The inherently filmic fantasy of the site is no coincidence either. As Heah explains, “I was really inspired by early James Bond films, which had these fantastic buildings, and also the surprise of being somewhere here in the middle of the jungle in a fantastic country and finding a modern building. It’s really to rock the senses of guests coming in. We really didn’t want to do traditional Balinese huts or anything like that.”
The design is remarkable in that it combines space age elements with a concern to harmonise the resort unobtrusively into the landscape, and here, Heah’s nod to Wright is clearly evident. “We strove to create a contemporary design that is sensitive to the Balinese landscape and culture,” says Heah. “While the slope of the site and curve of the building offered complex challenges, it also presented the perfect opportunity to blend the structure into the landscape.”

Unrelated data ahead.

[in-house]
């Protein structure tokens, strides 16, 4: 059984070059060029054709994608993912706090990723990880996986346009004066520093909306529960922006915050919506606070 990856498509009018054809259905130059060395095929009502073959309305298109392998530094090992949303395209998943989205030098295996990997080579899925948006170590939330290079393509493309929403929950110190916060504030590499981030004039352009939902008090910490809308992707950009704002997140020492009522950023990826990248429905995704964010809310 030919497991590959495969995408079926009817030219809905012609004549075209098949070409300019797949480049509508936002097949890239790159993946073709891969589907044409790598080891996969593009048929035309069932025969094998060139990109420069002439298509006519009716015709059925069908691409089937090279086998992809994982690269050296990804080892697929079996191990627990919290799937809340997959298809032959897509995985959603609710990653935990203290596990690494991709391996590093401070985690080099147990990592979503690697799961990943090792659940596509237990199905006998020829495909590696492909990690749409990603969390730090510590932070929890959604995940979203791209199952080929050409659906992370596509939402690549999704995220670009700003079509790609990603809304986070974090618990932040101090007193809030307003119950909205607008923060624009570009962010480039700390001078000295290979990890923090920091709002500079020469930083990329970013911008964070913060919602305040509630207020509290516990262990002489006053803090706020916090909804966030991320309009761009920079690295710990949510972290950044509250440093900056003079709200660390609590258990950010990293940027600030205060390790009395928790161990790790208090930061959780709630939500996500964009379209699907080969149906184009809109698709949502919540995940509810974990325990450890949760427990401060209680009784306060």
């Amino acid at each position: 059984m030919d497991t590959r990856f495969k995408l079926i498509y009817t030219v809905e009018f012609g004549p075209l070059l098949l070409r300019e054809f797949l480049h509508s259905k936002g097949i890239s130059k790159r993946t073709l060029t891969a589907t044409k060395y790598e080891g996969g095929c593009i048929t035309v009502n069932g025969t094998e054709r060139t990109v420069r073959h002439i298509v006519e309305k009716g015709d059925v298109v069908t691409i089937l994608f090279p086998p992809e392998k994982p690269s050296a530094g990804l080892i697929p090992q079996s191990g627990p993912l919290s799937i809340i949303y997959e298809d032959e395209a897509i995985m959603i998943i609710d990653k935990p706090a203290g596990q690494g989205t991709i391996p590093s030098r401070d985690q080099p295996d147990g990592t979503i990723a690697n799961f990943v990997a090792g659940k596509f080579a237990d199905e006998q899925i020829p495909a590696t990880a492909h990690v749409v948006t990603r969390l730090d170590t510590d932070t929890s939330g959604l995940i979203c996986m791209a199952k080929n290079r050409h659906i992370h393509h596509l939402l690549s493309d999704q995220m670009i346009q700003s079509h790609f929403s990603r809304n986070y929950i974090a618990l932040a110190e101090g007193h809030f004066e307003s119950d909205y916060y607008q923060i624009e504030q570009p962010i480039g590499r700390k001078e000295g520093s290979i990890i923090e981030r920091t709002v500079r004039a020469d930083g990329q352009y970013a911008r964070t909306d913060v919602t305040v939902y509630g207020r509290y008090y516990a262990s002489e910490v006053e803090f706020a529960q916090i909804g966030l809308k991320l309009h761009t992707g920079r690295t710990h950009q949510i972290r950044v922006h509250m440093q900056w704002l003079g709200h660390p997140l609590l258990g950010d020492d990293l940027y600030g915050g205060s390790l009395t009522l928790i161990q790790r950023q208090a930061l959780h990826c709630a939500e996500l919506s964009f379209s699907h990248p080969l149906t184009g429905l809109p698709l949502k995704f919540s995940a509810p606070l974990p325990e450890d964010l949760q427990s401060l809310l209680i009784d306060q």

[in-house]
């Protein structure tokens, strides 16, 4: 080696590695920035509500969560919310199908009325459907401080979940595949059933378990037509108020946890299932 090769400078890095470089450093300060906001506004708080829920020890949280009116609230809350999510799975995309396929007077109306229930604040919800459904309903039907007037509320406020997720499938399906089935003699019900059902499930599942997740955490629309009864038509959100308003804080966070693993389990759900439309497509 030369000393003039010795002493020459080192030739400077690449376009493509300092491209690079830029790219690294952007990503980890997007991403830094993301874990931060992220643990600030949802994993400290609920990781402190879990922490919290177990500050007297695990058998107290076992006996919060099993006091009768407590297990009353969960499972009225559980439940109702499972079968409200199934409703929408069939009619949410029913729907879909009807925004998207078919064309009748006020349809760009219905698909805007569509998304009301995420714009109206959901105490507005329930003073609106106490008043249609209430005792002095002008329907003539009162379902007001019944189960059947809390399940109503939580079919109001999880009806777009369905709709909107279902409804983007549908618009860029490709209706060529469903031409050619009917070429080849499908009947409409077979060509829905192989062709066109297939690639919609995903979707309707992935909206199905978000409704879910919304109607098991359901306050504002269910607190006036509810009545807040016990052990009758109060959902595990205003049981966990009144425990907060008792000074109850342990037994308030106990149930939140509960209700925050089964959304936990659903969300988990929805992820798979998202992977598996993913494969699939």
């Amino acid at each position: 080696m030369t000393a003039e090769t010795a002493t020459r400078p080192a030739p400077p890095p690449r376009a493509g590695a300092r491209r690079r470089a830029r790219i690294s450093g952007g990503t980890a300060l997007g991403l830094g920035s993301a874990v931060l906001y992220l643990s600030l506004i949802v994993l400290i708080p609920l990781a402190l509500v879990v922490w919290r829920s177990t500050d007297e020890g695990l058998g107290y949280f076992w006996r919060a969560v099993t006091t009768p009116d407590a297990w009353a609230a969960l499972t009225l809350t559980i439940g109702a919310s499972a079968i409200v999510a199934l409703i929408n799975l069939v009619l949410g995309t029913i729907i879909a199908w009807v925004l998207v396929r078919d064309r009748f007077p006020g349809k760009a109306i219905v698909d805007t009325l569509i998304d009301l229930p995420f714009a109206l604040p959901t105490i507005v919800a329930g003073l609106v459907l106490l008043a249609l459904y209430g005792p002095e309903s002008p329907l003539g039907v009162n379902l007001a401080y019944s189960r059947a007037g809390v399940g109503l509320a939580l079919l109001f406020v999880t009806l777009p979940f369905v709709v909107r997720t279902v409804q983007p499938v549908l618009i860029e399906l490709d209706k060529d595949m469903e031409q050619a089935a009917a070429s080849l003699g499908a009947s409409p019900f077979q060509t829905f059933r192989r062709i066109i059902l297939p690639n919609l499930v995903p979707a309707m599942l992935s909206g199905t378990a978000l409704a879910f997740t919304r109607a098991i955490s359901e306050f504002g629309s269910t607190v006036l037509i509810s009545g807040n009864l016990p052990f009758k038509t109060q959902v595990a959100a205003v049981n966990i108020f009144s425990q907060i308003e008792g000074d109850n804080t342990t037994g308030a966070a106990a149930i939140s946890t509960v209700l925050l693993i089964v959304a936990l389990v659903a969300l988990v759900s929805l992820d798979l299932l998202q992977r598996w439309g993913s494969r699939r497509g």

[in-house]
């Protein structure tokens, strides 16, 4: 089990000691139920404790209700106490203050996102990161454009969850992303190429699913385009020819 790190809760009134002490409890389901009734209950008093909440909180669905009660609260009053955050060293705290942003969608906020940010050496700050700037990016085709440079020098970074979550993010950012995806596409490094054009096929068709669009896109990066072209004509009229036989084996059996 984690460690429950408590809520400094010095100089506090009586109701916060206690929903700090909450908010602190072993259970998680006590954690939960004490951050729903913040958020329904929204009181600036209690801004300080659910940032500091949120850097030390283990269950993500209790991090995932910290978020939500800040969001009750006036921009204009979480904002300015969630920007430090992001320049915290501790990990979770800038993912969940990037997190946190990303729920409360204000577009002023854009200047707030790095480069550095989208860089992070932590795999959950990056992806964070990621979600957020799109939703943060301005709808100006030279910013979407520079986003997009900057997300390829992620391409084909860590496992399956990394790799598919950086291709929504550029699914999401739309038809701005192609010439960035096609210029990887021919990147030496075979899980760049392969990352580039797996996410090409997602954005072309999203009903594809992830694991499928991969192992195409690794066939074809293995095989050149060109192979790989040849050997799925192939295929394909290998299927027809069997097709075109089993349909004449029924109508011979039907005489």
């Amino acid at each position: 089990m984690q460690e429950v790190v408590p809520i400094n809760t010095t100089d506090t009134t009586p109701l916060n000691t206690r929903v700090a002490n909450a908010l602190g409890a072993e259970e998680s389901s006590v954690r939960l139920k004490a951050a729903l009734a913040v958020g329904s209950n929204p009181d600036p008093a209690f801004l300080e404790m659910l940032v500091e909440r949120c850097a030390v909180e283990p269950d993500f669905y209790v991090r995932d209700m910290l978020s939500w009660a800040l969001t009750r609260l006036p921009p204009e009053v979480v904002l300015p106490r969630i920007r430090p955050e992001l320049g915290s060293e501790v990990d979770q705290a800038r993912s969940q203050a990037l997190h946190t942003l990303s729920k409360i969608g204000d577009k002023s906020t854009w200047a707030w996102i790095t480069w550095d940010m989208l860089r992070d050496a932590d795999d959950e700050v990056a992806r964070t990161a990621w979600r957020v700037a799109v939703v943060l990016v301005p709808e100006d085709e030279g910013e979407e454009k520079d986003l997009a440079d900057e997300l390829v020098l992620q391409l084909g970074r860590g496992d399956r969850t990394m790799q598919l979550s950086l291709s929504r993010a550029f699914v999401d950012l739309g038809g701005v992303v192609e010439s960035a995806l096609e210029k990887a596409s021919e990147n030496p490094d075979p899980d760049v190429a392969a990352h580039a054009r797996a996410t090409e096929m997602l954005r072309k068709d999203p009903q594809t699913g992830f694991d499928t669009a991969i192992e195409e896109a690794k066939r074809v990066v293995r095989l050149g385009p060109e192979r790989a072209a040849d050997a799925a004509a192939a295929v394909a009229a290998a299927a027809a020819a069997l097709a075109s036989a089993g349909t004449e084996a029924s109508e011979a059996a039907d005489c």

“You have two choices” explains Heah when confronted with such an unprepossessing building site. “You either change the building to suit the site or you change the site. And the choice has always been that we will respect the land, so we changed the building.”
The architect’s respect for the land is revealed in the permaculture of the resort’s 18 acres of lush, green-terraced rice slopes, overlooking the sacred Ayung River, which is a major feature of the resort. “We planned the rice fields in such a way that it matures in different areas. And we will keep certain rice ripe longer than it should be so that birds can come in as well and feed on it. And from that, the whole ecosystem evolved so that you’ll find butterflies and dragonflies. So it promotes interesting life other than human.”
Sensitivity to the natural environment also informs the design of the resort’s spectacular pool – just a few metres from the Ayung River – following the freeform patterns of the paddy fields you’ll find throughout the grounds. Adjacent to the pool is the thatch-covered Poolside cafe.